• Pump approximately 300-500 gallons of water into a clean water storage tank near your well.
  • Pour 2.5 gallons of bleach into the water storage tank
  • Open the well by removing the cap
  • Mix another 2.5 gallons of bleach in 4 gallons of water and pour it into the well. You can use a funnel to control the flow of the mixture.
  • Rinse the inside of your well casing for 10-15 minutes as soon as you finish pouring the bleach into the well. The hose you use for this should be connected to the water source you are disinfecting.
  • Let it rest for approximately one hour to allow the chlorine to mix well  with the water in the well
  • Slowly siphon the 300-500 gallon water back into the well. Regulate the flow to ensure the bleach mixture does not spill over the casing onto the ground
  • Replace the well cap and tighten it
  • Open your faucets and flush the toilets one at a time. This will help to circulate the chlorine in the home plumbing system
  • Shut the tops and avoid flushing the toilets for another 12-24 hours to allow the chlorine to destroy any bacteria that might be in the home plumbing system

Flushing the well after a full chlorination

After 12-24 hours, you will need to flush the chlorine out of your well. Follow the steps below to flush your well

  • Use a garden hose that is connected to the water supply and run water through the hose until you can no longer smell the chlorine in the water.
  • Direct chlorinated water from the well into an area away from the shrubbery and grass to avoid its damage. Chlorine can kill fish and other aquatic species so do not drain it off into a lake, river or any large water body.

CAUTION: do not direct the chlorinated water into the septic tank because the chlorine will kill bacteria that your septic tank relies on to digest organic waste.

  • Flush your plumbing system by running the faucets and flushing all the toilets until the chlorine smell can no longer be detected.
  • Reconnect any water treatment devices

What to do after disinfecting your well

You should expect your water to change in appearance after the disinfection but this visible change is only temporary. The water might look darker than it usually is and you may also experience more sediment or staining. The discoloration of water usually happens due to the oxidation of iron or manganese that might be in the water. It shouldn’t bother you though, because it will clear within a couple of days.

Do not start drinking the well water again before retesting it. A lab test should confirm whether your chlorination eliminated the bacteria or not. This test should be done a week after the chlorination exercise. If the test confirms that your water is now free from coliform bacteria, you can continue drinking from the well. However, it is a good idea to test the water again after a month just to be on the safe side. If the test reveals the presence of bacteria even after the chlorination, it might mean that you have a bigger problem at hand. It is highly likely that you are dealing with a contamination problem that is resulting from a poor well location. In such a case, chlorination will only be a temporary fix. You may want to contact a skilled plumber for help in troubleshooting the source of the contamination.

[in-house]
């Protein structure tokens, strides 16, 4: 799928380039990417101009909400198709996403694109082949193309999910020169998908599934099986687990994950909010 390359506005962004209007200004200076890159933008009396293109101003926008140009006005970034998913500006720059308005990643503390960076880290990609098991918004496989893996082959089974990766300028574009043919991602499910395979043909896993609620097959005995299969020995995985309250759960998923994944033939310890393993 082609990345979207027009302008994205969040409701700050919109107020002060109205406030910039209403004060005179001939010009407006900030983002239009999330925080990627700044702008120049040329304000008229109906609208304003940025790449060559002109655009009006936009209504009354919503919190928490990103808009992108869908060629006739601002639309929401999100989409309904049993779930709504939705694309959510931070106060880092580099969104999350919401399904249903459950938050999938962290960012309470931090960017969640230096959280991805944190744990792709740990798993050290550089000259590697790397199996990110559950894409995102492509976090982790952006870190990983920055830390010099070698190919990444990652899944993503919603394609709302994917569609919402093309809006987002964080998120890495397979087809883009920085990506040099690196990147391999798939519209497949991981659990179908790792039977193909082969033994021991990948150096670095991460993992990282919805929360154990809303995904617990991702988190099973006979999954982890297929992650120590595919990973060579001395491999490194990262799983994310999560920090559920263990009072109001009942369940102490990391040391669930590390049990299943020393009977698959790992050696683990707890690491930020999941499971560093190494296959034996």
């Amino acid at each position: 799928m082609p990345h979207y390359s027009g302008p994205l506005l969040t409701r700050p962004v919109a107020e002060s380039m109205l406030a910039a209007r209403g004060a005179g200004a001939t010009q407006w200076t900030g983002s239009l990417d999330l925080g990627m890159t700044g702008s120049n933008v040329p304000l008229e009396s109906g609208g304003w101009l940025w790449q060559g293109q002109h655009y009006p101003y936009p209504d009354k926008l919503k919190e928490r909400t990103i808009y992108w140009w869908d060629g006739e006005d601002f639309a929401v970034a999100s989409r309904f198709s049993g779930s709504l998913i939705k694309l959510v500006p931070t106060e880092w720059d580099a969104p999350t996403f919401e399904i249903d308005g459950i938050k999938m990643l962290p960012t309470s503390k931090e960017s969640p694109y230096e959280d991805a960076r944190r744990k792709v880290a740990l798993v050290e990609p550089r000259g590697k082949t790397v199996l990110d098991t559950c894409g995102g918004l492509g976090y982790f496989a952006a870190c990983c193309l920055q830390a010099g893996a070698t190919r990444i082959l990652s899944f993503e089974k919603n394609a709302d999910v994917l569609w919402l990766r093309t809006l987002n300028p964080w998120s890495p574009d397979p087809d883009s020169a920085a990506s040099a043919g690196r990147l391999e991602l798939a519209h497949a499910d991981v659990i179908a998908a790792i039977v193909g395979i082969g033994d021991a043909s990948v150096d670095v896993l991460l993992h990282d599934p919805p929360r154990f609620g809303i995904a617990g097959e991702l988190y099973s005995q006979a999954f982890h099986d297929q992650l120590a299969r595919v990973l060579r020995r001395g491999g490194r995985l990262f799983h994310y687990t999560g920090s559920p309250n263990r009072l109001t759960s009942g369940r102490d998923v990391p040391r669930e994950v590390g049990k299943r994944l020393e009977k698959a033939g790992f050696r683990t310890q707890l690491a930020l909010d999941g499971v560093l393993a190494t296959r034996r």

Septic systems and groundwater contamination

A failed septic system can result in the contamination of groundwater. In an ideal case, the septic system should efficiently digest the organic waste in the septic tank and then pass over the liquefied waste to the drain field for further processing. By the time the water is seeping back into the ground, the microbes will have been removed. However, if the septic system fails, the wastewater might be released from the system before it is properly purified. This is why septic system owners are advised to take good care of their septic systems to reduce the chances of it failing.  Here are some simple steps you can take to ensure your septic system doesn’t fail on you.

  • Start by reading our free eBook on the products you should avoid sending down the drain. You can download the free eBook here.
  • Use the dye tracer tablets to diagnose the health of your system. You flush the tablets down your toilet and if the septic system has failed, you will see a greenish color forming on the ground just above your leach field in a day or two.
  • If your septic system has failed, use a shock treatment product that works by introducing billions of bacteria and enzymes to your system. These microbes start digesting the organic waste and in no time, every clog will have cleared up.
  • Regularly add biological additives to rejuvenate the bacteria in your septic system. This will ensure that your system is always efficient.
  • These steps are very important because they will help to ensure your groundwater does not get contaminated from a failed septic system.


With proper care and maintenance, artesian flowing wells will serve your household for years on end. However, neglecting them will either result in contamination or drying of the well. You should, therefore, be very deliberate about proper care and maintenance of your well. Treat your well well (pun intended) and it will serve you well.

About the author


CEO at Bio-Sol

Our goal is not only to offer you the best products on the market but also to educate and empower you with the insights you need for successful wastewater treatment.